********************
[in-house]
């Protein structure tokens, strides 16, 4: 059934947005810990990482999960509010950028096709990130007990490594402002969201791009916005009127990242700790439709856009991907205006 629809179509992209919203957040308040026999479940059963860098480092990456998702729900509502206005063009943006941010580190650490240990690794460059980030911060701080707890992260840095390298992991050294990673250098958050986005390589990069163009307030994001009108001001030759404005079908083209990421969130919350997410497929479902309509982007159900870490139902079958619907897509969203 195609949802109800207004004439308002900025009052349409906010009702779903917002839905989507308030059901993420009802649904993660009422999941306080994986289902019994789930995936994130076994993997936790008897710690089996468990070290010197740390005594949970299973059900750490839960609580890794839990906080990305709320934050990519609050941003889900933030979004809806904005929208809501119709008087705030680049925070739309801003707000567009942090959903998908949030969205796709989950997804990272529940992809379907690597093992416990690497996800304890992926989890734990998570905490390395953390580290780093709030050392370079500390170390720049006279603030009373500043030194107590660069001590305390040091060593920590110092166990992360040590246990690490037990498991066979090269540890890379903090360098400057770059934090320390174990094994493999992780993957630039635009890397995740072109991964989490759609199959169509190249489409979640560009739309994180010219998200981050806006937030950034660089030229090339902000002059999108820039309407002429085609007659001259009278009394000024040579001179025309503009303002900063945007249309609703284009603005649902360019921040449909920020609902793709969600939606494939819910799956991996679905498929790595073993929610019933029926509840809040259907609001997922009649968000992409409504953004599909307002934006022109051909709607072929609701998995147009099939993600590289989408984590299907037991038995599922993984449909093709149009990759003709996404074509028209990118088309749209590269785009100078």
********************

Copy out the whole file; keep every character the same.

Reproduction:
[in-house]
């Protein structure tokens, strides 16, 4: 059934947005810990990482999960509010950028096709990130007990490594402002969201791009916005009127990242700790439709856009991907205006 629809179509992209919203957040308040026999479940059963860098480092990456998702729900509502206005063009943006941010580190650490240990690794460059980030911060701080707890992260840095390298992991050294990673250098958050986005390589990069163009307030994001009108001001030759404005079908083209990421969130919350997410497929479902309509982007159900870490139902079958619907897509969203 195609949802109800207004004439308002900025009052349409906010009702779903917002839905989507308030059901993420009802649904993660009422999941306080994986289902019994789930995936994130076994993997936790008897710690089996468990070290010197740390005594949970299973059900750490839960609580890794839990906080990305709320934050990519609050941003889900933030979004809806904005929208809501119709008087705030680049925070739309801003707000567009942090959903998908949030969205796709989950997804990272529940992809379907690597093992416990690497996800304890992926989890734990998570905490390395953390580290780093709030050392370079500390170390720049006279603030009373500043030194107590660069001590305390040091060593920590110092166990992360040590246990690490037990498991066979090269540890890379903090360098400057770059934090320390174990094994493999992780993957630039635009890397995740072109991964989490759609199959169509190249489409979640560009739309994180010219998200981050806006937030950034660089030229090339902000002059999108820039309407002429085609007659001259009278009394000024040579001179025309503009303002900063945007249309609703284009603005649902360019921040449909920020609902793709969600939606494939819910799956991996679905498929790595073993929610019933029926509840809040259907609001997922009649968000992409409504953004599909307002934006022109051909709607072929609701998995147009099939993600590289989408984590299907037991038995599922993984449909093709149009990759003709996404074509028209990118088309749209590269785009100078």